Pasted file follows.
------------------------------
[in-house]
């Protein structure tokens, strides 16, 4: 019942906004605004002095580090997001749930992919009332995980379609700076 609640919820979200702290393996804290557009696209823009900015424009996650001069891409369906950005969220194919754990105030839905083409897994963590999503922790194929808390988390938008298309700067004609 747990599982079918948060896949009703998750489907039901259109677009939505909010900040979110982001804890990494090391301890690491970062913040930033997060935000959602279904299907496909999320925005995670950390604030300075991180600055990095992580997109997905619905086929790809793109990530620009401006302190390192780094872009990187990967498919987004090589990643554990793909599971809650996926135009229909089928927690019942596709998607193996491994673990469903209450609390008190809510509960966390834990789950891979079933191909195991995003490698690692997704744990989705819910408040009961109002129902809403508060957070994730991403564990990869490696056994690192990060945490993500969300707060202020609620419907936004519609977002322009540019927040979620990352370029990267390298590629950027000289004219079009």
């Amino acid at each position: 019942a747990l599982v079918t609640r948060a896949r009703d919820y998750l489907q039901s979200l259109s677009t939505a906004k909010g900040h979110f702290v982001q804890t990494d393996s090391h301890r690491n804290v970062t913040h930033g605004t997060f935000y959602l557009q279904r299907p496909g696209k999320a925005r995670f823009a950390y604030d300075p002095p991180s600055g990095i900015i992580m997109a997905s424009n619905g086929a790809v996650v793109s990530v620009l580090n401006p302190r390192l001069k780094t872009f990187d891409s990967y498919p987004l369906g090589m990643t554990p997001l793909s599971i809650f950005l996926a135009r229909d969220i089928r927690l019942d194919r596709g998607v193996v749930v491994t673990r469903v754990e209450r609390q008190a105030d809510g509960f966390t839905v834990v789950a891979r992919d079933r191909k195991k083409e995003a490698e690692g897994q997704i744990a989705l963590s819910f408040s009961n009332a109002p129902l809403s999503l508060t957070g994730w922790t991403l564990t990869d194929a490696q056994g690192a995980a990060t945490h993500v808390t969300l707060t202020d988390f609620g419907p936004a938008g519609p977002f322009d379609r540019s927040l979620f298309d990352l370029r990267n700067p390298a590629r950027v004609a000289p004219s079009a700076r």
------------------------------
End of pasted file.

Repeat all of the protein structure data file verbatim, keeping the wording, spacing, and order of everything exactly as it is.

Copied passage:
[in-house]
């Protein structure tokens, strides 16, 4: 019942906004605004002095580090997001749930992919009332995980379609700076 609640919820979200702290393996804290557009696209823009900015424009996650001069891409369906950005969220194919754990105030839905083409897994963590999503922790194929808390988390938008298309700067004609 747990599982079918948060896949009703998750489907039901259109677009939505909010900040979110982001804890990494090391301890690491970062913040930033997060935000959602279904299907496909999320925005995670950390604030300075991180600055990095992580997109997905619905086929790809793109990530620009401006302190390192780094872009990187990967498919987004090589990643554990793909599971809650996926135009229909089928927690019942596709998607193996491994673990469903209450609390008190809510509960966390834990789950891979079933191909195991995003490698690692997704744990989705819910408040009961109002129902809403508060957070994730991403564990990869490696056994690192990060945490993500969300707060202020609620419907936004519609977002322009540019927040979620990352370029990267390298590629950027000289004219079009």
């Amino acid at each position: 019942a747990l599982v079918t609640r948060a896949r009703d919820y998750l489907q039901s979200l259109s677009t939505a906004k909010g900040h979110f702290v982001q804890t990494d393996s090391h301890r690491n804290v970062t913040h930033g605004t997060f935000y959602l557009q279904r299907p496909g696209k999320a925005r995670f823009a950390y604030d300075p002095p991180s600055g990095i900015i992580m997109a997905s424009n619905g086929a790809v996650v793109s990530v620009l580090n401006p302190r390192l001069k780094t872009f990187d891409s990967y498919p987004l369906g090589m990643t554990p997001l793909s599971i809650f950005l996926a135009r229909d969220i089928r927690l019942d194919r596709g998607v193996v749930v491994t673990r469903v754990e209450r609390q008190a105030d809510g509960f966390t839905v834990v789950a891979r992919d079933r191909k195991k083409e995003a490698e690692g897994q997704i744990a989705l963590s819910f408040s009961n009332a109002p129902l809403s999503l508060t957070g994730w922790t991403l564990t990869d194929a490696q056994g690192a995980a990060t945490h993500v808390t969300l707060t202020d988390f609620g419907p936004a938008g519609p977002f322009d379609r540019s927040l979620f298309d990352l370029r990267n700067p390298a590629r950027v004609a000289p004219s079009a700076r």